By Jim Bray
It's been Toyota's bread and butter car since before there was a Camry, and after a 50 year evolution in the automotive marketplace it continues to be a great little car for the 2017 model year.
Toyota must be doing something right because the Corolla has wriggled its way into a lot of people's hearts over that half century, so much so that has become the top selling vehicle in the world, knocking the classic VW Beetle off that perch a while back. So while it may be a tad bland for some people, it's obviously the perfect choice for many others.
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And here's something you might not expect: you can configure it with a six speed manual transmission!
Much to my delight, that's the version Toyota Canada sent me to play with for a week. That dovetailed nicely with my personal history as an owner of manual-trannied Corollas: my wife and I have had two over the decades, a 1985 and a 1992 (both purchased used). We loved our Corollas, which were unpretentious people carriers that served us well for years. They may not have been as fun as the Civics of their days, but they were surprisingly pleasant and very reliable.
For 2017, Toyota has tweaked the exterior, upgraded the interior and crammed in the kind of advanced safety features that are cramming their way into most vehicles these days. They've also added more standard features, including Toyota's Safety Sense P (TSS-P) package, which appears now on all Corolla models. This includes a Pre-Collision System with Pedestrian Detection, Lane Departure Alert with Steering Assist, Dynamic Radar Cruise Control, and Automatic High Beams. Pretty heady, if annoying, stuff for a "lowly" Corolla!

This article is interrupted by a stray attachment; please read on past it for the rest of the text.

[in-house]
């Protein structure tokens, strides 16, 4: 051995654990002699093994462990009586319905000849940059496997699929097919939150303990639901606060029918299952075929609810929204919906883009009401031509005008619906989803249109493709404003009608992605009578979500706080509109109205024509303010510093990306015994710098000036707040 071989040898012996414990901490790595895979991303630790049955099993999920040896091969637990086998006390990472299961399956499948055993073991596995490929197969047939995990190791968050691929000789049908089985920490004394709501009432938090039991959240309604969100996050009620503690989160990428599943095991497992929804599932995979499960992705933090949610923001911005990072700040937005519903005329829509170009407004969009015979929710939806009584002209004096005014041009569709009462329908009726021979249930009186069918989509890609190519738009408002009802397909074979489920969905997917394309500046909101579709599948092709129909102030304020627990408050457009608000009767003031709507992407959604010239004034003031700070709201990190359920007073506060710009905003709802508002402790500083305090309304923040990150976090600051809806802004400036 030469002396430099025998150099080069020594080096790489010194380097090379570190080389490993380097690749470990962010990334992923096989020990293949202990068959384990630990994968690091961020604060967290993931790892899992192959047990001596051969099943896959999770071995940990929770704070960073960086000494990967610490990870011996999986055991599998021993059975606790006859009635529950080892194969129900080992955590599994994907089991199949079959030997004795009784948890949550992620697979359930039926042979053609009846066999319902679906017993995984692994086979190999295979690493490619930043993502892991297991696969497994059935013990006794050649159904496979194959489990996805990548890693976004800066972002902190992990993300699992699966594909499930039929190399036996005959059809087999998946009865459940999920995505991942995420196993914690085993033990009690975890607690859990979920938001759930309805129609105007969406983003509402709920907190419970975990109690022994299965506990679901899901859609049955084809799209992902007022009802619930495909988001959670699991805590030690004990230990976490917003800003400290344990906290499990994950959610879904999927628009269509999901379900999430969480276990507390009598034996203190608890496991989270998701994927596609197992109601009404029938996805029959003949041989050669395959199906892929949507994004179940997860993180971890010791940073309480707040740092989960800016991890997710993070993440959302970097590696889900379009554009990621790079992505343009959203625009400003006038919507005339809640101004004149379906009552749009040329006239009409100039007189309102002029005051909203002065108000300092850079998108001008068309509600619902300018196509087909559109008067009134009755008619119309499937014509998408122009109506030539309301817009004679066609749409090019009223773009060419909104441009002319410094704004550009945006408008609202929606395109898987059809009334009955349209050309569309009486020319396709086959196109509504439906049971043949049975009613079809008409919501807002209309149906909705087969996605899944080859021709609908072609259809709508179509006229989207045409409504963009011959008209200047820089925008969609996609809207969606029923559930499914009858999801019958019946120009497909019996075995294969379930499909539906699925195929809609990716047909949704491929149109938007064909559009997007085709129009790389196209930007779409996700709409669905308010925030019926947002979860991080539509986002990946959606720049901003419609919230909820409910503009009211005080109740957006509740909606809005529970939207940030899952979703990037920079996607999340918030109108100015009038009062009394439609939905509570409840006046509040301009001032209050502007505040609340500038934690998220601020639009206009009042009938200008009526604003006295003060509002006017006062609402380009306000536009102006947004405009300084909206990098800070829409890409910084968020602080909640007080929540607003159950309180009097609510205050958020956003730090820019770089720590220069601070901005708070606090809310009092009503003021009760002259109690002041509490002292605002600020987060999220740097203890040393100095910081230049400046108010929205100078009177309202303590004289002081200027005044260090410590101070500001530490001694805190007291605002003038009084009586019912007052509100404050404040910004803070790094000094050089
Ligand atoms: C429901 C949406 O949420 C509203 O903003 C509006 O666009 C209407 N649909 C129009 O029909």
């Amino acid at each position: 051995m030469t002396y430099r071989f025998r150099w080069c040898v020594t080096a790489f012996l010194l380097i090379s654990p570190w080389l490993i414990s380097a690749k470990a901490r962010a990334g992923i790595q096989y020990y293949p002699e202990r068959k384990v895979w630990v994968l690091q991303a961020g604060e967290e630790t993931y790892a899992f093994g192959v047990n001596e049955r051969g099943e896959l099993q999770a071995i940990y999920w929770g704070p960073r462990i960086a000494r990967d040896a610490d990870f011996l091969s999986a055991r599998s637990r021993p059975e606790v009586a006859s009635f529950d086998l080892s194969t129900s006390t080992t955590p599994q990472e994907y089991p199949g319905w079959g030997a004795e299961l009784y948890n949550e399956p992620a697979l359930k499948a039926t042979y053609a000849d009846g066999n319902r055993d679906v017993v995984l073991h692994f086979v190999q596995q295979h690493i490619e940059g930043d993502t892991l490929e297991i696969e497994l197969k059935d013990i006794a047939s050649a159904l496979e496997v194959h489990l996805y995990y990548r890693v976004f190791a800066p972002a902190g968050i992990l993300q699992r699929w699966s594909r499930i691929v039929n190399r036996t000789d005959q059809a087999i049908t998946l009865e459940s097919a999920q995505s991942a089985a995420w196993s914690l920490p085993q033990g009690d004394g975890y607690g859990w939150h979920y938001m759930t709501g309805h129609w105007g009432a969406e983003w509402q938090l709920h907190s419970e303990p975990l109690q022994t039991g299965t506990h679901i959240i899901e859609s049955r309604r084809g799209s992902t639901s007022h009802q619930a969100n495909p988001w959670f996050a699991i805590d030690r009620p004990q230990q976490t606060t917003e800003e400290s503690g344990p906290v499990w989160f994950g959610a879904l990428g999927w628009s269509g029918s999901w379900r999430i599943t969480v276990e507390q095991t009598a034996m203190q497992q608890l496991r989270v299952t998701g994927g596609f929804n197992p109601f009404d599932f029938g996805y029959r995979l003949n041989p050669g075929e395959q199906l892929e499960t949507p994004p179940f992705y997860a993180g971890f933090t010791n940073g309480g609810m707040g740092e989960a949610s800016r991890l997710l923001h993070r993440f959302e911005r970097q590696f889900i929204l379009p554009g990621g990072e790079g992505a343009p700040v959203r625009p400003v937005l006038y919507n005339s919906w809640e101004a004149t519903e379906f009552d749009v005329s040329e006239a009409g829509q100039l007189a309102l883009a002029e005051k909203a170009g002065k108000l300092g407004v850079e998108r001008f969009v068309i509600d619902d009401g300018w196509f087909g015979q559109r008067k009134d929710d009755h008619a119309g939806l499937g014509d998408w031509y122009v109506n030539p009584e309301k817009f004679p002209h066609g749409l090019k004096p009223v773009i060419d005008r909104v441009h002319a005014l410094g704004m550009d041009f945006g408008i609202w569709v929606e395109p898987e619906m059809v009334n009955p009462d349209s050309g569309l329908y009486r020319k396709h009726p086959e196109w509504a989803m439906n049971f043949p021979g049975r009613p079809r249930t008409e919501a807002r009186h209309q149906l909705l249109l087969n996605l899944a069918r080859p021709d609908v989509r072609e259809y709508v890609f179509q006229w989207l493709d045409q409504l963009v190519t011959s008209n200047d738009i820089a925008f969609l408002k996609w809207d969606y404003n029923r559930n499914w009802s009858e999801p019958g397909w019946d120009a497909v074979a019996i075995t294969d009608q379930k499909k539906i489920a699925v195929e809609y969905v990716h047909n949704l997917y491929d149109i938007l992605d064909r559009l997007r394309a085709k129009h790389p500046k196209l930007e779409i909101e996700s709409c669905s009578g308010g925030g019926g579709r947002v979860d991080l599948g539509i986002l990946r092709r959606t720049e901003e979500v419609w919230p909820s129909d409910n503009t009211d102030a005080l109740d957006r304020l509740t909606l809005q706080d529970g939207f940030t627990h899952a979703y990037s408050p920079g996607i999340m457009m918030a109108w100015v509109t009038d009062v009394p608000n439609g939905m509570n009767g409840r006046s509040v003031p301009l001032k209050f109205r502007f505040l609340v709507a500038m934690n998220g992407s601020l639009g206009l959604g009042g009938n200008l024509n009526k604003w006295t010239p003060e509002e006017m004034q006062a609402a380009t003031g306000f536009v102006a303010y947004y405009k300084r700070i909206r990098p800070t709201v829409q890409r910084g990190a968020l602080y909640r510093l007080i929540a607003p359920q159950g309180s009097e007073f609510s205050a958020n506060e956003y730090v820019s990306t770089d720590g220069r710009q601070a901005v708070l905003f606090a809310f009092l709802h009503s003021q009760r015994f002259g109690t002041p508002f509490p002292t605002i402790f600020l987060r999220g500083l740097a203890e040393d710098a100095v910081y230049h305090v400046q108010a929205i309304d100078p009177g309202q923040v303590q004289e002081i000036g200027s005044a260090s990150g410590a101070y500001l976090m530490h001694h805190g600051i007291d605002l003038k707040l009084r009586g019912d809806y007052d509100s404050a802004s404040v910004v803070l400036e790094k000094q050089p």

The front end has been given new bumpers and a headlamp treatment that makes it look kind of like a low Rav4. There are also new taillights and new wheel designs while, inside, the instrument panel is new, and there've been some tweaks made to the trim.
Base Corollas (the CE trim level) come with the six speed stick and start at a reasonable $16,290. Add the CVT, which is the only automatic transmission choice, and the price rises to $19,390. It's worth learning a stick if you can't drive one yet, though: not only will it save you three grand, you won't have to live with the way a CVT saps a lot of the driving joy from the car.
Corolla CE models now feature as standard equipment a 3.5 inch Multi-information Display, a 6.1 inch Display Audio system and automatic bi-LED headlamps.
Next up is the LE trim level (MSRP starting at $20,490, with the CVT), which now gets automatic climate control and a windshield wiper de-icer system as standard equipment. You can upgrade that by adding a power slide/tilt moon roof, 16 inch alloy wheels and a leather-wrapped, heated, tilt/telescoping steering wheel. That Corolla will set you back $21,990.
The SE level, which is what Toyota Canada's sample was, starts at $20,305 with the six speed stick and if you add the damn CVT it rises to $21,290. The SE comes standard with automatic climate control, a 4.2 inch Multi-information Display, multi-LED headlamps, a unique bumper with LED daytime running lights, LED back up lights, and the windshield wiper de-icer system.